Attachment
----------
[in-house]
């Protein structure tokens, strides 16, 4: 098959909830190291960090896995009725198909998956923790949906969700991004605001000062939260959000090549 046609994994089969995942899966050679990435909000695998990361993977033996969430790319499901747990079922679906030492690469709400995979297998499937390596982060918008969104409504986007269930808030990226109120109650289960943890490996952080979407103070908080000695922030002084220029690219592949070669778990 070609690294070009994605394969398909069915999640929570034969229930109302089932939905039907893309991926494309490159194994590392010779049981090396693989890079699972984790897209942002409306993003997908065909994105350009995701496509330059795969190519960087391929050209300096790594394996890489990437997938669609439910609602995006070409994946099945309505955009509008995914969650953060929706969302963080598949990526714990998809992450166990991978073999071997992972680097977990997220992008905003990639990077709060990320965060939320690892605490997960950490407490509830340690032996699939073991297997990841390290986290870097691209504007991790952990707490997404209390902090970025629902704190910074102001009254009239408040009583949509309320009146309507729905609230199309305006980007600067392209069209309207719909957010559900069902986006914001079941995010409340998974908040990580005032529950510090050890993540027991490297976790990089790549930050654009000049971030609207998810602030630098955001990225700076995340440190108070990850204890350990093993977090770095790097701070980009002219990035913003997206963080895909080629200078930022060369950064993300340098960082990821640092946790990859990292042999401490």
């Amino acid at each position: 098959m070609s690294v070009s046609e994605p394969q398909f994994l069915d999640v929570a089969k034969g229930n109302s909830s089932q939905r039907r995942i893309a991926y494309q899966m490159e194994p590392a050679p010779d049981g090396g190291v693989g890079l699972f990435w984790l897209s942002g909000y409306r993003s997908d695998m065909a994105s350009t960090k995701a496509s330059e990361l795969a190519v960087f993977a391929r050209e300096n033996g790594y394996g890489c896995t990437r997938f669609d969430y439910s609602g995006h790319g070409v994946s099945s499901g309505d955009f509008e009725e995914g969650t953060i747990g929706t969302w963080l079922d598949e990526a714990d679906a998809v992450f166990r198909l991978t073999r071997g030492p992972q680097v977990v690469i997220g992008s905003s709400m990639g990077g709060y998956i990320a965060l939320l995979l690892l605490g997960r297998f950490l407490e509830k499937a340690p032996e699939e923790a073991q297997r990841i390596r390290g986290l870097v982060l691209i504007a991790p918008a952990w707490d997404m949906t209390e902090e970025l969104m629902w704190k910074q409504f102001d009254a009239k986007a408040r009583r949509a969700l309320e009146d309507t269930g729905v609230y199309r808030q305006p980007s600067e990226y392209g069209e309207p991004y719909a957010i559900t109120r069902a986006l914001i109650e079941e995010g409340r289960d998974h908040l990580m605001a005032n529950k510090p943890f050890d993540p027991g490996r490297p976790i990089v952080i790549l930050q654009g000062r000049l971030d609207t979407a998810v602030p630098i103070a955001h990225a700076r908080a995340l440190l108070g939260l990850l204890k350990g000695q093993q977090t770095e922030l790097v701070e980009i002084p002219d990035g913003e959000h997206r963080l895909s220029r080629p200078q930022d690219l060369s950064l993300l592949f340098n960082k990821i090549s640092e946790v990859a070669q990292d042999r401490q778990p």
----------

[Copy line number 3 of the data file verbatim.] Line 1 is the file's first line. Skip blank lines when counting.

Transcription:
């Amino acid at each position: 098959m070609s690294v070009s046609e994605p394969q398909f994994l069915d999640v929570a089969k034969g229930n109302s909830s089932q939905r039907r995942i893309a991926y494309q899966m490159e194994p590392a050679p010779d049981g090396g190291v693989g890079l699972f990435w984790l897209s942002g909000y409306r993003s997908d695998m065909a994105s350009t960090k995701a496509s330059e990361l795969a190519v960087f993977a391929r050209e300096n033996g790594y394996g890489c896995t990437r997938f669609d969430y439910s609602g995006h790319g070409v994946s099945s499901g309505d955009f509008e009725e995914g969650t953060i747990g929706t969302w963080l079922d598949e990526a714990d679906a998809v992450f166990r198909l991978t073999r071997g030492p992972q680097v977990v690469i997220g992008s905003s709400m990639g990077g709060y998956i990320a965060l939320l995979l690892l605490g997960r297998f950490l407490e509830k499937a340690p032996e699939e923790a073991q297997r990841i390596r390290g986290l870097v982060l691209i504007a991790p918008a952990w707490d997404m949906t209390e902090e970025l969104m629902w704190k910074q409504f102001d009254a009239k986007a408040r009583r949509a969700l309320e009146d309507t269930g729905v609230y199309r808030q305006p980007s600067e990226y392209g069209e309207p991004y719909a957010i559900t109120r069902a986006l914001i109650e079941e995010g409340r289960d998974h908040l990580m605001a005032n529950k510090p943890f050890d993540p027991g490996r490297p976790i990089v952080i790549l930050q654009g000062r000049l971030d609207t979407a998810v602030p630098i103070a955001h990225a700076r908080a995340l440190l108070g939260l990850l204890k350990g000695q093993q977090t770095e922030l790097v701070e980009i002084p002219d990035g913003e959000h997206r963080l895909s220029r080629p200078q930022d690219l060369s950064l993300l592949f340098n960082k990821i090549s640092e946790v990859a070669q990292d042999r401490q778990p």